Born in Kiev, pianist Vadym Kholodenko received a mighty career boost when he won the 2013 Van Cliburn International Piano Competition gold medal, after which he settled in Fort Worth, Texas. Some might feel that in the Grieg Piano Concerto in A minor, Op. 16, there is something of the quality that prize juries love: every note is in its place, every line carefully smoothed out. In a work recorded as often as the Grieg this is a paradoxically risky career move, but Kholodenko's level of control is a thing of beauty in itself. The blooming of major tonality in the middle of the second movement is quite restrained in the hands of Kholodenko and the Norwegian Radio Orchestra under Miguel Harth-Bedoya, maybe too restrained, but the sheer unfailing precision in the outer movements is something from which any pianist can learn. Kholodenko is shown in perhaps his best light in the Piano Concerto No. 2 in G minor, Op. 22, of Saint-Saëns, a work written in just over two weeks for a performance with Anton Rubinstein on the baton and Saint-Saëns himself on the piano. Annotator Jo Kirkbride quotes Berlioz's priceless complaint that Saint-Saëns "lacked inexperience," but the Piano Concerto No. 2 and its easy flash receive an ideal performance here. Another attraction is excellent sound from Harmonia Mundi, working in the NRK Store Studio in Oslo.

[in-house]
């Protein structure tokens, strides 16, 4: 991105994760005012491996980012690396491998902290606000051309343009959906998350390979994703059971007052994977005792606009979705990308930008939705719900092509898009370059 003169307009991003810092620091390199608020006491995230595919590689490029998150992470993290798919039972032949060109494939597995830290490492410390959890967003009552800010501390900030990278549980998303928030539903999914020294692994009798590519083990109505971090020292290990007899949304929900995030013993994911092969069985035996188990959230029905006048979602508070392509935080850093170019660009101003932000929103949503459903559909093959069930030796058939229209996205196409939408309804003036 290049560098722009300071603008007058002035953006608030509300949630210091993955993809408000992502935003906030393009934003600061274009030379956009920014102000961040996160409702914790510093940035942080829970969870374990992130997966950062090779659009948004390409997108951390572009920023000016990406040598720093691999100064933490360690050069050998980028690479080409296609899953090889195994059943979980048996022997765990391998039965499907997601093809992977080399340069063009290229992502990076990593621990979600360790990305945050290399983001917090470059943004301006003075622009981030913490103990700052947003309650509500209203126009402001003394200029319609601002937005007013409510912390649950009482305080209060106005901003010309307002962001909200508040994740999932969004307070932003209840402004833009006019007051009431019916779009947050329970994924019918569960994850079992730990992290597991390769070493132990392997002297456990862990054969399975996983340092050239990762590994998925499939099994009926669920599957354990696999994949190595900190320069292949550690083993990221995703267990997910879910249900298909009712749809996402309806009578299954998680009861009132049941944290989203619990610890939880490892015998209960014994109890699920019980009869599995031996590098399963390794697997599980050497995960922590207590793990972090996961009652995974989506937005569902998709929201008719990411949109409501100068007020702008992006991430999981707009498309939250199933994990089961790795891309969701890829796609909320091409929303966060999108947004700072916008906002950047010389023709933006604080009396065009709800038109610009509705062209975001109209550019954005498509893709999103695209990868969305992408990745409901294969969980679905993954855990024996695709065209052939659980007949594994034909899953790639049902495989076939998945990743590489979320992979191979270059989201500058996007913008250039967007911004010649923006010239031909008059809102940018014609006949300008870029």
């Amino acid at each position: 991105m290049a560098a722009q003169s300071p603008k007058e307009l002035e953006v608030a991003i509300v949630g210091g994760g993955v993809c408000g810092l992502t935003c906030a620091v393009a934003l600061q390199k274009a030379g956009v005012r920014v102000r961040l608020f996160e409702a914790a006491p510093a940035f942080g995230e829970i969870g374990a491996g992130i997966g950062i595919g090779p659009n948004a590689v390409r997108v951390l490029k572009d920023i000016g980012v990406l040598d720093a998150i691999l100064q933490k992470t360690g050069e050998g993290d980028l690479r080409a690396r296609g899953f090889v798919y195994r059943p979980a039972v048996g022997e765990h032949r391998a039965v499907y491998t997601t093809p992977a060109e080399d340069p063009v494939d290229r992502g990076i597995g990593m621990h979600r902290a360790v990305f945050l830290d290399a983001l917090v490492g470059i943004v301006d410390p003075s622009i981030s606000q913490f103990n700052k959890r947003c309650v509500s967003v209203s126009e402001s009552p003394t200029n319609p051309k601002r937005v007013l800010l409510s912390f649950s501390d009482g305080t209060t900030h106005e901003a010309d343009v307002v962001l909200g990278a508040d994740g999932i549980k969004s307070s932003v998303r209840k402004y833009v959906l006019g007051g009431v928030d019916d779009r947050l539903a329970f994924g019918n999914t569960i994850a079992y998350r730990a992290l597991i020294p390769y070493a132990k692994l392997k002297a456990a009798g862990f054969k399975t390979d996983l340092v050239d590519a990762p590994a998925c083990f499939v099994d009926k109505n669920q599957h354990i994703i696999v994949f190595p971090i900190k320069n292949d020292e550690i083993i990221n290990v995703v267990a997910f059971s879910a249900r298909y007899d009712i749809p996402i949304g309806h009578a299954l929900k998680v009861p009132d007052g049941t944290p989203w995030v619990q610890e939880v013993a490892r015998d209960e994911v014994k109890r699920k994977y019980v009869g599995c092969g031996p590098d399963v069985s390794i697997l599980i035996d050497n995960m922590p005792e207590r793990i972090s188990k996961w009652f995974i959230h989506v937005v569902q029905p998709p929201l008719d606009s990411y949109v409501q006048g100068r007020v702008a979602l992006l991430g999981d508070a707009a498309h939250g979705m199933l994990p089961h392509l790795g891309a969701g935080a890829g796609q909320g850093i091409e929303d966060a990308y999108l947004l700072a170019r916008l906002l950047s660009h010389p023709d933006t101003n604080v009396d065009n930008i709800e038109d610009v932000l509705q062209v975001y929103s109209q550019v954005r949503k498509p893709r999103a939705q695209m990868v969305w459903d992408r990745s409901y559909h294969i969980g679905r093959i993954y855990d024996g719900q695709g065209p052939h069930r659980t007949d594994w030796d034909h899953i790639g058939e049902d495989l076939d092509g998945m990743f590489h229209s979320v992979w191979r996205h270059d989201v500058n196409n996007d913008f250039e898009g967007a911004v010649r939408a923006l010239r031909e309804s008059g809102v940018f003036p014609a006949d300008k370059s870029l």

AllMusic Review by James Manheim
|Piano Concerto in A minor, Op. 16|
|Piano Concerto No. 2 in G minor, Op. 22|